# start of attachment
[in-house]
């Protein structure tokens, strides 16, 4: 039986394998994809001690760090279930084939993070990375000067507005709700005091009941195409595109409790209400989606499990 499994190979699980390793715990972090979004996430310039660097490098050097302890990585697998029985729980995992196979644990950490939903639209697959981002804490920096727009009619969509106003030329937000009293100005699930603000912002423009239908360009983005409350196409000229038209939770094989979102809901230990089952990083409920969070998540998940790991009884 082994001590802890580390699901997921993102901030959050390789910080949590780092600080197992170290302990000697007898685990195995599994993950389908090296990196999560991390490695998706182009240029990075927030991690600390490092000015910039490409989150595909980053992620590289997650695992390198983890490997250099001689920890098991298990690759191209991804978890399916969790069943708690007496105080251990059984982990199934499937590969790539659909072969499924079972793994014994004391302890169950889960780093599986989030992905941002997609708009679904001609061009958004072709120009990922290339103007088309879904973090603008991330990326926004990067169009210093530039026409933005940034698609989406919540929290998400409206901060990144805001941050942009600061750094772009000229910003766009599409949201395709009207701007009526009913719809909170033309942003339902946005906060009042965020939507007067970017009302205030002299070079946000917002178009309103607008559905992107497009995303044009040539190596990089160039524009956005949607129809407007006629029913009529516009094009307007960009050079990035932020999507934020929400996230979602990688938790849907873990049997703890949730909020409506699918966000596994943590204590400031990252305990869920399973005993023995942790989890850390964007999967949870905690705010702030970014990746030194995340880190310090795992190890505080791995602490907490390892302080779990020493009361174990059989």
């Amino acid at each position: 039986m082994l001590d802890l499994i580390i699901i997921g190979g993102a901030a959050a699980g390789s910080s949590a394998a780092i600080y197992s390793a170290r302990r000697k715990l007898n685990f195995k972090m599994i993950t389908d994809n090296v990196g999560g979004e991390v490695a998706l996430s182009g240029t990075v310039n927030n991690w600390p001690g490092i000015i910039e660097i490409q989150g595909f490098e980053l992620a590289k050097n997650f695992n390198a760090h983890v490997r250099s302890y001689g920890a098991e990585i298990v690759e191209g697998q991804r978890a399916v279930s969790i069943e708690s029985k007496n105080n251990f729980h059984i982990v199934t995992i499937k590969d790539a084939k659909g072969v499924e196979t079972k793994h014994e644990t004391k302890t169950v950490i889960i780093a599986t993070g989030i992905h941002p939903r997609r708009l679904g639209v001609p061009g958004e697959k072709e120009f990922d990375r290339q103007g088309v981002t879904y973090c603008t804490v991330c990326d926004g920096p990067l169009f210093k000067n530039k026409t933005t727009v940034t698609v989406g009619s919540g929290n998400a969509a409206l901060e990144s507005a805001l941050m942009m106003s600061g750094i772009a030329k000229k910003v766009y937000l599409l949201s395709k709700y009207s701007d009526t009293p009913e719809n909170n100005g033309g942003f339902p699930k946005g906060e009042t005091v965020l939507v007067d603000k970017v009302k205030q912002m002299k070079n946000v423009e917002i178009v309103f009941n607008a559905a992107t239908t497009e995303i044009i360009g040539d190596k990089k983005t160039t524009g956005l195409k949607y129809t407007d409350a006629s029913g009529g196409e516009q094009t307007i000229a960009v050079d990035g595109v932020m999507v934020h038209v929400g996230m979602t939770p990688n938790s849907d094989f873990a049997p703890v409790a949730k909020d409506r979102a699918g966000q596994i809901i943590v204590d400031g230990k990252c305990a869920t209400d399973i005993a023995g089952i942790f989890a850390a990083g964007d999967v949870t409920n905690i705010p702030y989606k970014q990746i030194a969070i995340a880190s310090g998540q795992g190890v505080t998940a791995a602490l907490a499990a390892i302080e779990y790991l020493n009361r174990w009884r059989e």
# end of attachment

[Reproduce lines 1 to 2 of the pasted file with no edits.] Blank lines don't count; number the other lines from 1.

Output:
[in-house]
């Protein structure tokens, strides 16, 4: 039986394998994809001690760090279930084939993070990375000067507005709700005091009941195409595109409790209400989606499990 499994190979699980390793715990972090979004996430310039660097490098050097302890990585697998029985729980995992196979644990950490939903639209697959981002804490920096727009009619969509106003030329937000009293100005699930603000912002423009239908360009983005409350196409000229038209939770094989979102809901230990089952990083409920969070998540998940790991009884 082994001590802890580390699901997921993102901030959050390789910080949590780092600080197992170290302990000697007898685990195995599994993950389908090296990196999560991390490695998706182009240029990075927030991690600390490092000015910039490409989150595909980053992620590289997650695992390198983890490997250099001689920890098991298990690759191209991804978890399916969790069943708690007496105080251990059984982990199934499937590969790539659909072969499924079972793994014994004391302890169950889960780093599986989030992905941002997609708009679904001609061009958004072709120009990922290339103007088309879904973090603008991330990326926004990067169009210093530039026409933005940034698609989406919540929290998400409206901060990144805001941050942009600061750094772009000229910003766009599409949201395709009207701007009526009913719809909170033309942003339902946005906060009042965020939507007067970017009302205030002299070079946000917002178009309103607008559905992107497009995303044009040539190596990089160039524009956005949607129809407007006629029913009529516009094009307007960009050079990035932020999507934020929400996230979602990688938790849907873990049997703890949730909020409506699918966000596994943590204590400031990252305990869920399973005993023995942790989890850390964007999967949870905690705010702030970014990746030194995340880190310090795992190890505080791995602490907490390892302080779990020493009361174990059989």